How to Use Numbers Effectively in Your Blog Posts

0
83


You’re a blogger, so hopefully you feel confident working with words.

But words alone aren’t enough.

Even if you haven’t been blogging for long (or are yet to start), you’ve probably noticed numbers coming up a lot in other people’s posts.

You often find numbers in post titles such as:

Even if they don’t appear in the post’s title of the post, numbers can be used to order a sequence of steps, when listing a series of tips, or when quoting statistics.

Why Do Numbers Matter So Much?

By using numbers in your post, you’ll come across as a more authoritative source of information.

Numbers also intrigue readers. If you mention “Ten ways”, they’ll want to know what they are. If you tell them you made $2,671 from your first product launch, they’ll want to know how.

Here are four ways you can use numbers in your blog posts.

  1. When sharing your results (or someone else’s), whether it’s traffic, fans, income or anything else you might track.
  2. When providing a statistic. It could be a well-known one, or something quite obscure.
  3. When listing a number of steps to follow. Those steps could be your entire post, or just a part of it.
  4. When sharing several tips or ideas, usually in the form of a list post.

Here’s how they might work for you.

#1: Sharing Your Results (or Someone Else’s)

Blog posts that share real-life results are often popular because they show that someone else has succeeded, and give the reader hope that they can too. In the post titles I shared earlier, numbers such as “3,241 Facebook Fans” and “$453k” can help the reader trust your information. It sounds like it must be helpful because it’s so specific.

Tip: Sometimes it’s appropriate to round off numbers (e.g. “My newsletter has more than 20,000 subscribers”). But if you’re sharing your results in a post, specific numbers make it clear the results are accurate.

#2: Providing a Statistic

It’s easy to give advice on your blog without necessarily backing it up. You may know your niche very well, and therefore know that your advice is accurate. But readers won’t necessarily believe you without evidence. Here’s an example from Copyblogger’s classic post Writing Headlines That Get Results:

On average, 8 out of 10 people will read headline copy, but only 2 out of 10 will read the rest. This is the secret to the power of the headline, and why it so highly determines the effectiveness of the entire piece.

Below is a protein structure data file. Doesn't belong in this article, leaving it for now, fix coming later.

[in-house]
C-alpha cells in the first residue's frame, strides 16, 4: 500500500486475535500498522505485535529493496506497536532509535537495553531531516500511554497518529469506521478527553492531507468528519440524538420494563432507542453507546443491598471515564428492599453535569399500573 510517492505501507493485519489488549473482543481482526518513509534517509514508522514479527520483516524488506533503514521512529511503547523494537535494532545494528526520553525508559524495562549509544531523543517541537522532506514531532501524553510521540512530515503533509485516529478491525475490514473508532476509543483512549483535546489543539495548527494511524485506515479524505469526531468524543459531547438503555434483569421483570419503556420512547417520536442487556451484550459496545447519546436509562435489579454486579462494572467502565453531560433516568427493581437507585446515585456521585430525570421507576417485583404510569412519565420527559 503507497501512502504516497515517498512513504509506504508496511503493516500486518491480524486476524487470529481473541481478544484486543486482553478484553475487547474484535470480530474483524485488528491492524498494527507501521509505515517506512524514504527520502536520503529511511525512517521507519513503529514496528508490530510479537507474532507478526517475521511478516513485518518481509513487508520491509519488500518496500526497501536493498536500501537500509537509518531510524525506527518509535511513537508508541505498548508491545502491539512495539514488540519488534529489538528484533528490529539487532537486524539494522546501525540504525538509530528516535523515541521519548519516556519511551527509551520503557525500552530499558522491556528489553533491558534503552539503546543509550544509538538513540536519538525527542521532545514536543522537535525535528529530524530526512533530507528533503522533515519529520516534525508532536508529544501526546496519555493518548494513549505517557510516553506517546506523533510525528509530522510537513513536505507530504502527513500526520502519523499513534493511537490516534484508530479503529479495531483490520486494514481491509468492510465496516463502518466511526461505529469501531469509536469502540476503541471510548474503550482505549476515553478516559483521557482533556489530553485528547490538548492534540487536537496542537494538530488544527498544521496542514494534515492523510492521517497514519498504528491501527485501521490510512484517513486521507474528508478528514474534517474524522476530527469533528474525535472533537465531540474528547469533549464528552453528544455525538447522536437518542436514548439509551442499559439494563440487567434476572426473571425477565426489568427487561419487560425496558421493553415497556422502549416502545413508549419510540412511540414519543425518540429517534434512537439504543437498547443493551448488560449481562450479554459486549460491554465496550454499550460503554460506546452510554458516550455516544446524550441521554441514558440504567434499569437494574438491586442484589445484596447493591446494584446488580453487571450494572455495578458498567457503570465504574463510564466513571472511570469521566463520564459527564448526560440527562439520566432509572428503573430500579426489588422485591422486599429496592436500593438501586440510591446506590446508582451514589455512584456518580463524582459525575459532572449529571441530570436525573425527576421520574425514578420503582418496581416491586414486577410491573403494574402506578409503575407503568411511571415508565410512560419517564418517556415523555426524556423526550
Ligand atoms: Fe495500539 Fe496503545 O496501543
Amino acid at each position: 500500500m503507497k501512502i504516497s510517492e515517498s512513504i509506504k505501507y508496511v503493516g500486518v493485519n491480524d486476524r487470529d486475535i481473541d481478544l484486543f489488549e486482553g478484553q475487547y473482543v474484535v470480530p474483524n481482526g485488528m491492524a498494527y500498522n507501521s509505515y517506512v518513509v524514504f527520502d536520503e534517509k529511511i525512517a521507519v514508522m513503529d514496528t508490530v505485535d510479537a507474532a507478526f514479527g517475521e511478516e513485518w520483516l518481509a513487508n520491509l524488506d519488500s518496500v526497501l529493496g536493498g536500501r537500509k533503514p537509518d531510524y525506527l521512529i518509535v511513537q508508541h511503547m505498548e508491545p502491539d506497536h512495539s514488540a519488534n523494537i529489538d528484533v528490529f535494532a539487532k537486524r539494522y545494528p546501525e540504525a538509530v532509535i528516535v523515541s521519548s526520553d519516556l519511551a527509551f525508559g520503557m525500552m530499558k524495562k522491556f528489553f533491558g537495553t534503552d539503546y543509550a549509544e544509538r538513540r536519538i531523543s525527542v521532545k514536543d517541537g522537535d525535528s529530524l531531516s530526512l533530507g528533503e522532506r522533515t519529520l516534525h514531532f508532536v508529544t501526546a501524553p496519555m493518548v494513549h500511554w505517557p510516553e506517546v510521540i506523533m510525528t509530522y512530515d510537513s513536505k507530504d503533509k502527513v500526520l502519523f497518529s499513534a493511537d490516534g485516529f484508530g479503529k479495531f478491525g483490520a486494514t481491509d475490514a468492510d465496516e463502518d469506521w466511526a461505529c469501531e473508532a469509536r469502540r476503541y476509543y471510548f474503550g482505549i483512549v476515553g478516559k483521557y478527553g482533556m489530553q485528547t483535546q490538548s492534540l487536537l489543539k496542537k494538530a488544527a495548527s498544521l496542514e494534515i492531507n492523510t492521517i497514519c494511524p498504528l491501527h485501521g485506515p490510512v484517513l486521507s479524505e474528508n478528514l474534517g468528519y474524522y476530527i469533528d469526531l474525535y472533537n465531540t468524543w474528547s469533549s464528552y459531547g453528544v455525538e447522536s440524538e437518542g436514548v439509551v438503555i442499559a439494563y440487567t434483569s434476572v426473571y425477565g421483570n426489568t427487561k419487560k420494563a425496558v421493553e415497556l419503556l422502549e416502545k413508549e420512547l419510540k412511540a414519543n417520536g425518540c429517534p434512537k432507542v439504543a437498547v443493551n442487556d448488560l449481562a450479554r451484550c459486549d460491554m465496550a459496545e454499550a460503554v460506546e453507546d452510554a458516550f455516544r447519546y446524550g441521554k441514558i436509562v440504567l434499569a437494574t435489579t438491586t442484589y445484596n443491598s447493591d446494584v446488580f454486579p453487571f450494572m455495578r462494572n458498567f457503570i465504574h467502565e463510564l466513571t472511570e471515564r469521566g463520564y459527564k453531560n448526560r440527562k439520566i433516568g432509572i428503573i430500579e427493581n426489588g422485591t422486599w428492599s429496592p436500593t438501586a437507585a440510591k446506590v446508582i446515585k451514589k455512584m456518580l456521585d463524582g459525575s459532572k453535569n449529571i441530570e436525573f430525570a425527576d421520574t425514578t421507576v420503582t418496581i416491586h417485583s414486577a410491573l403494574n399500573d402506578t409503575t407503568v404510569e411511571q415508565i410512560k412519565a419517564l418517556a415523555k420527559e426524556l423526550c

The statistics make it clear this information is authoritative and grounded in fact, rather than just someone’s opinion about whether or not headlines are important.

Tip: Of course, your statistics need to be accurate and true. Try to find the original source, or an authoritative source such as a government or university website. It’s often a good idea to link to the source as well.

#3: Listing a Number of Steps to Follow

If your post teaches the reader how to do something, or has steps they need to follow in order, it makes sense to number those steps. The reader may well be going back and forth between your post and the task they’re trying to complete, so you should make it easy for them to remember which step they’re up to.

In this type of post, including the number in the title often works well. For instance, instead of “How to Register a Domain Name” you might have “How to Register a Domain Name in Six Easy Steps”.

Tip: Try not to have too many steps. Having 20 or 30 steps may overwhelm the reader, even if each step can be completed relatively quickly. Instead, try to group each action into five to ten separate steps.

#4: Sharing Several Tips or Ideas

This is different to the step-by-step approach in that each tip or idea in your post will probably stand on its own. The reader can tackle them in any order, and may only try one or two of them.

It’s still a good idea to number each one. Not only will it help orient the reader within your post, it will also prove you’ve delivered what you promised (if you used numbers in your title).

Tip: Big numbers can work well in these types of posts. While “100 Steps to Build the Perfect Website” sounds very daunting, “100 Different Ways to Make Your Website Stand Out” sounds like a comprehensive source readers can dip into.

Using numbers in your post (and particularly in your title) may take a few minutes of extra work. But it could result in a much more popular and effective post.

Do you already use numbers in your posts? Or is it something you want to focus on a little more? If you’ve got any good tips for using numbers, share them with us in the comments.

Image Credit: Nick Hillier





Original Source